Thursday, April 23, 2009

Kalas passing hits close to home

Kalas passing hits close to home
Rays' thoughts are with Todd, son of late broadcaster
By Bill Chastain /

ST. PETERSBURG -- Philadelphia lost an icon when Harry Kalas died shortly after collapsing inside the Phillies' broadcast booth in Washington on Monday afternoon at age 73, while Todd Kalas, who is part of the Rays' broadcast team, lost a father.

Harry Kalas was inducted into the broadcaster's wing of the National Baseball Hall of Fame and Museum in 2002, having won the Ford C. Frick Award, which is presented to broadcasters who've made major contributions to baseball. He had been a broadcaster for 43 years, the previous 38 with the Phillies, where he began working in 1971.

Kalas was found unconscious in the team's broadcast booth around 12:30 p.m. ET, and he was taken to George Washington University Medical Center. Team officials quickly cleared the clubhouse to talk to the players, coaches and staff.

The cause of the death is unknown, but Kalas missed the beginning of Spring Training after having an undisclosed medical procedure. He was in good spirits when he arrived in Clearwater, Fla., eager to follow the Phillies for another season.

Todd was not at Tropicana Field for the Rays' home opener against the Yankees on Monday night, but he was on the minds of members of the Rays family.

"For Todd and his family, it's just an awful moment and we send our sympathies, and I can't wait to visit with Todd in person," Rays manager Joe Maddon said.

Maddon hails from Hazleton, Pa., so he understands the magnitude of Kalas' passing.

"He was definitely a part of the culture, not only in Major League Baseball, but sports in general and definitely in that part of the world," Maddon said. "I remember listening to him growing up. And I know that people back there are going to take it very hard."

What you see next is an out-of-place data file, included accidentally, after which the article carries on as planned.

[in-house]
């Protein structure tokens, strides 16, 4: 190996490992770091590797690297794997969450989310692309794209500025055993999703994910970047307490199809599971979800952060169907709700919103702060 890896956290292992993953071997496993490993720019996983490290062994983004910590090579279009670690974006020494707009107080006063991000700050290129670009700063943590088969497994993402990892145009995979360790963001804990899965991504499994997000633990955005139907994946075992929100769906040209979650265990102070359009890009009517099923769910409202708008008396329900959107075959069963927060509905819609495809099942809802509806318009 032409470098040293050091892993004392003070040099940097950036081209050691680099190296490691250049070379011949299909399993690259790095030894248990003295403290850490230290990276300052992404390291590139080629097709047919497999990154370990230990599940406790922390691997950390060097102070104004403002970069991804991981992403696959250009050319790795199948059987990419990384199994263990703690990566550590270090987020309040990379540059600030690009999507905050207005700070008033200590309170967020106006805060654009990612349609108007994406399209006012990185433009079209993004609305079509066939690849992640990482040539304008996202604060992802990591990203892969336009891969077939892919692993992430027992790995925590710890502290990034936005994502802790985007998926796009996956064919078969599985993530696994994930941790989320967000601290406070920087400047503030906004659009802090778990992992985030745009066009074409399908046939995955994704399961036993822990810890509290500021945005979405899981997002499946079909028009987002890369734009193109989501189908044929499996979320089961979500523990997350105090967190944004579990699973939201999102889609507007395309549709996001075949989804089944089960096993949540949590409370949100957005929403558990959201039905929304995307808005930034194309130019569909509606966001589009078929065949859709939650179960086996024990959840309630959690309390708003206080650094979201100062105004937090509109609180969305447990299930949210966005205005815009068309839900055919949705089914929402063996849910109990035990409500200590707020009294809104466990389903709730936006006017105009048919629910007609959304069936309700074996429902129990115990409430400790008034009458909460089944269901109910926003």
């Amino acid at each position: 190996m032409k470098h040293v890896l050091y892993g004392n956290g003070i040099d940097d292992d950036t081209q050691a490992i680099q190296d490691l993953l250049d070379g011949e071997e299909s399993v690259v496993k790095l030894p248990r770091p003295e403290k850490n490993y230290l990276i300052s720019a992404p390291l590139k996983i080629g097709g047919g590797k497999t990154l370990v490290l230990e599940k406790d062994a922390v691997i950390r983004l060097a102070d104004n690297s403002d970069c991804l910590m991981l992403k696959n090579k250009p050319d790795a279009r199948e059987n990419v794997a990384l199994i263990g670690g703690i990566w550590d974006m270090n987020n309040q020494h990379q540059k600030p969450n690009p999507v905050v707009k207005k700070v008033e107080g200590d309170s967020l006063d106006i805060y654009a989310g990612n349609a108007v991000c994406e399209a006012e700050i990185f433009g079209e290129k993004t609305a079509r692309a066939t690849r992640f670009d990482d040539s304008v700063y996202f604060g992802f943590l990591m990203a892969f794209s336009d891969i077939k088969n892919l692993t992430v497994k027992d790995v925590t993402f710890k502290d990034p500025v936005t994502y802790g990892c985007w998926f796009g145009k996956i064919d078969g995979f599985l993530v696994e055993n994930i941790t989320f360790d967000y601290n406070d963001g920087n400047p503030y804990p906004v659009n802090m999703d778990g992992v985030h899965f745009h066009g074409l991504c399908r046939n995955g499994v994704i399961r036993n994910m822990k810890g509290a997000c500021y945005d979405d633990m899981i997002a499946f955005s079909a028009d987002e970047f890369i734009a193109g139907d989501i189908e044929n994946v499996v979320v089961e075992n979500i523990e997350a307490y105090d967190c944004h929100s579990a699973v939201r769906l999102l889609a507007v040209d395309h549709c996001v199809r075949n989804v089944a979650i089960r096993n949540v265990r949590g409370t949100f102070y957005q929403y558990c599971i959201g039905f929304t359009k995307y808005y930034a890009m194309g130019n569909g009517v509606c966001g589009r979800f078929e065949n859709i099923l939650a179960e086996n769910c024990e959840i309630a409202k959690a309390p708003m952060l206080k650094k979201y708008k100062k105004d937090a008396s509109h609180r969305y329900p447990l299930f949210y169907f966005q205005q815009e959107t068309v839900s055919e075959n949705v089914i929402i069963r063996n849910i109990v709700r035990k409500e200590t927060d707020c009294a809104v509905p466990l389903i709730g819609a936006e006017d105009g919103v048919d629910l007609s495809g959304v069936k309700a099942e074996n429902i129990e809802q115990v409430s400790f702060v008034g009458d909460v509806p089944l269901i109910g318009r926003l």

Rays play-by-play voice Dewayne Staats said Todd called him earlier on Monday to tell him his father had passed and that Todd seemed to be taking it as well as he could.

"Harry was the personification of taking his gift and doing what you're supposed to do with it," Staats said. "He enjoyed it. It's a great gift. And he made sure that he took full advantage of that, and as he transitions from this life into the next one, what better place to do it than at the ballpark, in the booth? And if Harry could have written it his way, that's exactly the way he would have written it."

Staats said he felt like he had known Harry Kalas since 1965, when Kalas called Houston Astros games.

"I was a little kid listening to him broadcast Jimmy Wynn home runs at the Astrodome," Staats said. "And his home run call was, 'And that ball is in Astros orbit.' So I feel like I've known him for a long time. And then in the mid '70s, '76 or '77, I got to know him when I joined the Astros full-time."

Staats remembered Kalas as being quick to help nurture a young broadcaster, such as himself when he first got into the business.

"Harry as a veteran broadcaster was nothing but gracious," Staats said. "He was really kind to a young broadcaster trying to feel his way. And I've always had just great warm feelings for him. So when Todd became part of our crew in the beginning, doing what he's doing, it was like, 'Yeah, that's right, that's what he should be.'"

Longtime baseball man Don Zimmer knew Kalas for many years and said simply, "He was a great man."

"I've known him as long as he's been announcing," Zimmer said. "I always saw him at ballparks, and we always kidded with each other. I saw him at restaurants, just a great guy, classy individual.

"When I walked in here and heard that news today, I couldn't believe it. My god, 73 years old, he's young. He was a great man. Everybody loved him. And I loved listening to him. I heard him call many games. It's a sad story."

Dave Wills, who is part of Tampa Bay's radio broadcast, spoke of seeing Kalas when the Rays played the Phillies in Philadelphia for their final two games of the spring.

"Obviously, he looked a little frail from having some of the issues that he suffered through during the spring," Wills said. "But I don't think anybody thought he wasn't going to be among us in a couple of weeks. It's tough. I feel for Todd and his family. And I feel for the city of Philadelphia. He was their voice. The voice of a generation and one of the great voices of this game and is going to be sorely missed."

Andy Freed, who shares the radio booth with Wills, called the situation weird.

"We're so used to thinking about everything in terms of baseball," Freed said. "But I'm thinking of Todd today as I would my own father. It's just horribly sad. I think of it as a family member would, losing your own dad and not being able to share things with him anymore."

The Phillies, who postponed their scheduled visit on Tuesday to the White House, said funeral arrangements are pending. In addition to Todd, Harry Kalas is survived by his wife, Eileen, and his other two sons, Brad and Kane.

Bill Chastain is a reporter for Todd Zolecki contributed to this report. This story was not subject to the approval of Major League Baseball or its clubs.

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